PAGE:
Fr. Nicholas Vieron is somewhat of a local legend in Memphis, Tennessee. This year, he will conduct his 46th annual Adult Greek Class at Annunciation Greek Orthodox Church where he served as a pastor for decades, before retiring.
He starts the weekly classes each year on Martin Luther King Jr. Day as an ecumenical tribute to the Civil Rights icon.
The 91-year-old is now pastor emeritus at the church and for nearly a half century, he’s been teaching Greeks and non-Greeks alike, the value of the Greek language, and everything about Greek culture.
“Here we have this little country that has given us the seeds for democracy, the seeds for sports, that has given us art, that has given us so many things that we enjoy today,” he says.
And on the virtues of the language itself, he always reminds his students that they’re already speaking Greek, whether they know it or not.
“You already speak Greek, whether you realize it or not,” he told his class last year during orientation. “When you use such words as philosophy or zoology or biography or chemotherapy or theology, they are all Greek words.”
For Vieron, it’s not about learning the language, it’s more about getting to know a culture and a way of life.
He started the Greek class at Annunciation in part to help bring his congregation closer to the gospels. “Since God decided to speak to us in Greek, meaning the New Testament, the least we can do is tune him in,” he says.
He was born in New Orleans to a Greek family. English, he says, was his second language. When he went to seminary in 1942 and actually wrote some of his first sermons in Greek, when most Greek Orthodox communities in America were still using the Greek language exclusively in their liturgies and sacraments.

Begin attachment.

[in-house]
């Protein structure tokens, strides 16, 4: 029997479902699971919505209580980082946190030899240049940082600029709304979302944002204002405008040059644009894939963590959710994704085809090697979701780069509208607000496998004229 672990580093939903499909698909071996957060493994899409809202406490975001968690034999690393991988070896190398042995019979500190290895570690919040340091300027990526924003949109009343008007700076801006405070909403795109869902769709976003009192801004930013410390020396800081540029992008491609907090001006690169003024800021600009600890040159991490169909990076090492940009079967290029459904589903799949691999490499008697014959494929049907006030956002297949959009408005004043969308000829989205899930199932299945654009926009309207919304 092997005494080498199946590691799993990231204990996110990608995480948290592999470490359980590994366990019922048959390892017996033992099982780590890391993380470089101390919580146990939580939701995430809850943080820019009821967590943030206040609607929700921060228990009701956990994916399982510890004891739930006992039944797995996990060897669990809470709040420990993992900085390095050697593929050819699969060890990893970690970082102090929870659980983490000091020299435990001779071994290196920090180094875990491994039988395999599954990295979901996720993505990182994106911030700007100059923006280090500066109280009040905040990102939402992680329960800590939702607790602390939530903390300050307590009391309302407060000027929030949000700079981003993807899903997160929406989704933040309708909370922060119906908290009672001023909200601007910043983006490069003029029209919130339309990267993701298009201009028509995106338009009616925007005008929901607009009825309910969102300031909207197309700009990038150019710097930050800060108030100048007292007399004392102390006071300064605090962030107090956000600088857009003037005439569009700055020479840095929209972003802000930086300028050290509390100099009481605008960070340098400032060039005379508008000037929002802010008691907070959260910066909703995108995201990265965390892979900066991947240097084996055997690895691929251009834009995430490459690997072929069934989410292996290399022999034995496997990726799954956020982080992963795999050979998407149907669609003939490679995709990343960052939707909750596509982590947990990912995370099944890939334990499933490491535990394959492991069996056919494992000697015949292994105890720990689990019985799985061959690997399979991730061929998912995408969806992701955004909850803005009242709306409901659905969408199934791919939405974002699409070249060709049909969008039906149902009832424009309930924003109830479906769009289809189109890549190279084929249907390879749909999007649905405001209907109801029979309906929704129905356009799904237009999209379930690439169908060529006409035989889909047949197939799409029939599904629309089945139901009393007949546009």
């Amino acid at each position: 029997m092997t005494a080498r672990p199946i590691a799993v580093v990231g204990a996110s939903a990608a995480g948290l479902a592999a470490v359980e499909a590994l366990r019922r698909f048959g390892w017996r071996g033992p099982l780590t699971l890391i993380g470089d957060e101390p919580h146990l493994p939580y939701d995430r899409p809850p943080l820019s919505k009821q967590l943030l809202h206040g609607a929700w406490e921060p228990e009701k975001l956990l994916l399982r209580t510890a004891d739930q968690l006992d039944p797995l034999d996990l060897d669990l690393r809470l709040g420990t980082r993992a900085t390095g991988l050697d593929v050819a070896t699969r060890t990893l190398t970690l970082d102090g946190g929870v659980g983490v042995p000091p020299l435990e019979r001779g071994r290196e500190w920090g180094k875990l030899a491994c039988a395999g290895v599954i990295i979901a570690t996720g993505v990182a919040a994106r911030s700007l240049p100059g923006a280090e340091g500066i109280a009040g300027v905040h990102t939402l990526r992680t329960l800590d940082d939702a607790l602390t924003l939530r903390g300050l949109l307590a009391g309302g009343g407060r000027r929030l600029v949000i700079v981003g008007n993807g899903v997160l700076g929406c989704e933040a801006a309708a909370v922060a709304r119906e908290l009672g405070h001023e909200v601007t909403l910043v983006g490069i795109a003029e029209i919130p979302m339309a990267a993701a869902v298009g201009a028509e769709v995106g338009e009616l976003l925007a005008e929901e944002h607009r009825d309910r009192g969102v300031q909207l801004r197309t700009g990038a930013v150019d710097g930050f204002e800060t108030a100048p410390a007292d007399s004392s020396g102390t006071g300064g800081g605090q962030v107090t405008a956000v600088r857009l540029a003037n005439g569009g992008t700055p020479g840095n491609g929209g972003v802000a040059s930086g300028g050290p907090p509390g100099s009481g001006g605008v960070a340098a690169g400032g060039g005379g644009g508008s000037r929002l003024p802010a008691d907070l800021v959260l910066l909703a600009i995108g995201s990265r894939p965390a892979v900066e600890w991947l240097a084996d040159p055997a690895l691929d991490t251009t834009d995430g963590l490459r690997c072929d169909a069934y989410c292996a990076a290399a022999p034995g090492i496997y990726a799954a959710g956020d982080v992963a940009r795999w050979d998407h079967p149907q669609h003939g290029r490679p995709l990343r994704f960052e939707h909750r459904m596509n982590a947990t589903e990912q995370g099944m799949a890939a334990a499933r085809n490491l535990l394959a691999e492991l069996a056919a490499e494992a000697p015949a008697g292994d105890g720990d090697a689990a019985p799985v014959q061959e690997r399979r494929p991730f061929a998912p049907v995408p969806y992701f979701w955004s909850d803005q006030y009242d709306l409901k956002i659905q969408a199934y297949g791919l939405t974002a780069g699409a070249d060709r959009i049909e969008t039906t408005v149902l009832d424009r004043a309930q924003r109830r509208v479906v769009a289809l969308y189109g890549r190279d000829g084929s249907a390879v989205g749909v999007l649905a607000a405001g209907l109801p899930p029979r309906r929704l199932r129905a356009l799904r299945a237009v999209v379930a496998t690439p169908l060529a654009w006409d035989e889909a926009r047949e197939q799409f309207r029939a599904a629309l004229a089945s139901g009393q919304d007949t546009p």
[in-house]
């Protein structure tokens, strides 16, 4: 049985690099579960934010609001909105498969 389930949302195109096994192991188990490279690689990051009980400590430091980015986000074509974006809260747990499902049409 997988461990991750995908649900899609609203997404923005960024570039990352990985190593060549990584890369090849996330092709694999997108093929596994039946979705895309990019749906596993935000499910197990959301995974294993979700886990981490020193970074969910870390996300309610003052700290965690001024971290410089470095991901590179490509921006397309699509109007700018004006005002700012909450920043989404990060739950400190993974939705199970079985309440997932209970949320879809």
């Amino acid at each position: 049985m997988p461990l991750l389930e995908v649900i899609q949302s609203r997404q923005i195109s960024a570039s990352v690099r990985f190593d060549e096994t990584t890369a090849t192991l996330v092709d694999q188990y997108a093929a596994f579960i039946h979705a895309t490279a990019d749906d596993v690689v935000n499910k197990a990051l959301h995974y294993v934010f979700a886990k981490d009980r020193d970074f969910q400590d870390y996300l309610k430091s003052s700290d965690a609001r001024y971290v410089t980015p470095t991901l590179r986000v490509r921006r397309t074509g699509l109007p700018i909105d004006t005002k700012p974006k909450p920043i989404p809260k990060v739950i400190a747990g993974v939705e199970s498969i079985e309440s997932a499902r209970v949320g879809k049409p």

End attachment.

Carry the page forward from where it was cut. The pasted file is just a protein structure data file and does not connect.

In the classroom, he displays some props and items he uses for his class instruction. One is a ceramic nude bust of the Venus De Milo, the famous statue of the Greek goddess Aphrodite; another is a copy of the New Testament. They make for interesting talking points, he says.
“How many churches would have the Bible next to a beautiful woman?” asks Father Vieron.
To Vieron, it’s all about the beauty of being Greek and being the inheritor of a rich cultural heritage.
Not trained as a teacher, Vieron jokes about his qualifications.
“What are my qualifications for teaching? I don’t have any. Some of you will learn a little, and some of you will learn a little less.”
And there are only three grades in his class at the end: good, very good and excellent.
“You are here to relax,” he says, and learn about a tiny, beautiful country called Greece that has given the world so much.
Photo from wknofm.org